In the current issue of Art Practical, I review Elaine Buckholtz’ exhibition at Triple Base. There’s also a thoughtful review of We have as much time as it takes by Jessica Brier.
Even critics who hate contemporary art reckon on [the zeitgeist]—it allows them to use a small handful of particularly loathed examples in order to damn an entire system.
If I had a nickel for every time someone cited Damien Hirst’s diamond-covered skull as everything that’s wrong with contemporary art….
There are certain sectors of the art world that crave a useful social role for art. Other see art as an activity making important contributions to intellectual discourse. Many look to art for pleasure. And then there are those who appreciate all of this seriousness, but crave the trappings of the entertainment industry too—fame, power, money, glamour, hierarchies, cultural parochialism. One year the art world is interested in this, the next year it’s interested in that. It wants to party, it wants to be scholarly. Markets go up, markets go down. … Everything changes and nothing changes…
Fox’s tone might be interpreted as weary, or maybe even cynical. But I like to think that this passage is the art critic’s equivalent of the maxim, This too shall pass. Chasing the next trend in contemporary art, and comiserating about contradictions in the art world’s collective behavior, isn’t worth the time. Paradox happens.
Glimpse a tiny peek at the massive (9×14′ and up) photographs in Andreas Gursky‘s new exhibition at Gagosian Beverly Hills in “Andreas Gursky makes a long-distance connection” by Suzanne Muchnic, LA Times (March 6, 2010). They’re really a sight to behold.
Laura Collins-Hughes inaugurates a new series on alternative arts spaces with a profile of the very artist-friendly non-profit Southern Exposure for ARTicles, the blog of the National Arts Journalism Program.
I had a great time at SoEx’s Monster Drawing Rally, and was really pleased with the result of my hour (OK, 70 minutes) of cutting and collaging. Photos are forthcoming.
Alchemy, SoEx’s next exhibition, looks like it’s gonna be killer. Curated by Sarah Smith, the artists include Ellen Babcock, Brice Bischoff, Michelle Blade, John Chiara, Randy Colosky, Adam Hathaway, Christopher Sicat, Lindsey White. I suspect there will be many nicely executed photographs about magic in the mundane, and some unabashedly transcendentalist paintings and works on paper. A few years ago, I found San Francisco’s glut of dreamy, semi-ironic, new-age-y paintings terribly insincere and pretentious in their faux-naïveté. I’m still averse to woo-woo-for-woo-woo’s-sake, and laziness regardless of how it’s stylized. Alchemy presents highly capable artists and I’m looking forward to this show. Maybe I’ve sipped the Kool-Aid and it tasted great…. Drink it all in at the opening, Friday, March 12, 7-9pm, concurrent with the opening of Alison Pebworth’s Beautiful Possibility.
…Along those same lines, Michelle Blade‘s work can exhibit an earnestness that is anachronistically un-ironic, but I really loved every minute of viewing Blow as Deep as You Want to Blow, her solo exhibition at Triple Base Gallery (through March 21). [Full disclosure: she’s a collaborator of mine; I constructed the lightbox in the show.] She’s turned her high attention to materials and craftsmanship towards transcendence, patterned rugs and metaphysical books. Deploying opalescent paints and vellum marked on both sides, she’s created physical experiences of radiance. It’s Romanticism for 2010. Go see it in person. The front room is great, and if the back room, filled with accomplished works on paper, is not enough, there’s even more works on paper spilling over in a portfolio on the flat files. Inspirational work ethic and spirit-informing content matter.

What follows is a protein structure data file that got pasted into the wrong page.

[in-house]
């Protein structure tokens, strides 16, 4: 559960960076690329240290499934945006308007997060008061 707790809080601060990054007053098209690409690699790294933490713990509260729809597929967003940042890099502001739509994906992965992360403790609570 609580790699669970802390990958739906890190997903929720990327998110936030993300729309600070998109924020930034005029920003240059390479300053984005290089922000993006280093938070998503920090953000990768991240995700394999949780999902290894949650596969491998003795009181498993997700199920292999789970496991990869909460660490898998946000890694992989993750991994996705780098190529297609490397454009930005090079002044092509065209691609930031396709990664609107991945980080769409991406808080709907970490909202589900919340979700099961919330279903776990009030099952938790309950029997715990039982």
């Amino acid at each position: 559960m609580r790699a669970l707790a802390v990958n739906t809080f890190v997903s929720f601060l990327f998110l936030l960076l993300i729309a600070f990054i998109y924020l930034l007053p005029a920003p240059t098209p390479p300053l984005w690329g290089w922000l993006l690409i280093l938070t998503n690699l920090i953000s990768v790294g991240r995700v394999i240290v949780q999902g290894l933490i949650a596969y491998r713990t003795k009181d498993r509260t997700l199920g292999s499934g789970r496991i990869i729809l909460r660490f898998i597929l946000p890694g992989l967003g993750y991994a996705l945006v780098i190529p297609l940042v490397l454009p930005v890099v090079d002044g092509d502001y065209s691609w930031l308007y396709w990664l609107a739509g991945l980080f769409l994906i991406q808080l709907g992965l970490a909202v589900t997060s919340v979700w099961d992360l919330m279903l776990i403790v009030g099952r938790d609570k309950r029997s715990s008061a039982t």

Perhaps that’s why mystery, now more than ever, has special meaning. Because it’s the anomaly, the glaring affirmation that the Age of Immediacy has a meaningful downside. Mystery demands that you stop and consider—or, at the very least, slow down and discover. It’s a challenge to get there yourself, on its terms, not yours….
The point is, we should never underestimate process. The experience of the doing really is everything. The ending should be the end of that experience, not the experience itself.
—J.J. Abrams, “J.J. Abrams on the Magic of Mystery,” Wired Magazine, 17.05, April 20, 2009.
A random round-up of things I’ve seen or are looking forward to:
Robert Irwin‘s rambling, 50-MPH monologue at Mills College. I couldn’t sum up what he said — comparing Modernism to a cup of Coke, and proposing an array of realms of art rather than a hierarchical pyramid — but I’m pretty sure it was brilliant. I should probably re-visit Lawrence Weschler’s biography of Robert Irwin, Seeing is Forgetting the Name of the Thing One Sees after all the other books I’m reading, or intending to read (Ranciere’s The Future of The Image and Beyond Visual Perspective by Gaetano Curreri-Alibrand. Yikes!). Cheers to Mills for bringing such an influential and erudite artist to the East Bay.
Valentine’s Day Celebration at Glide Memorial Church.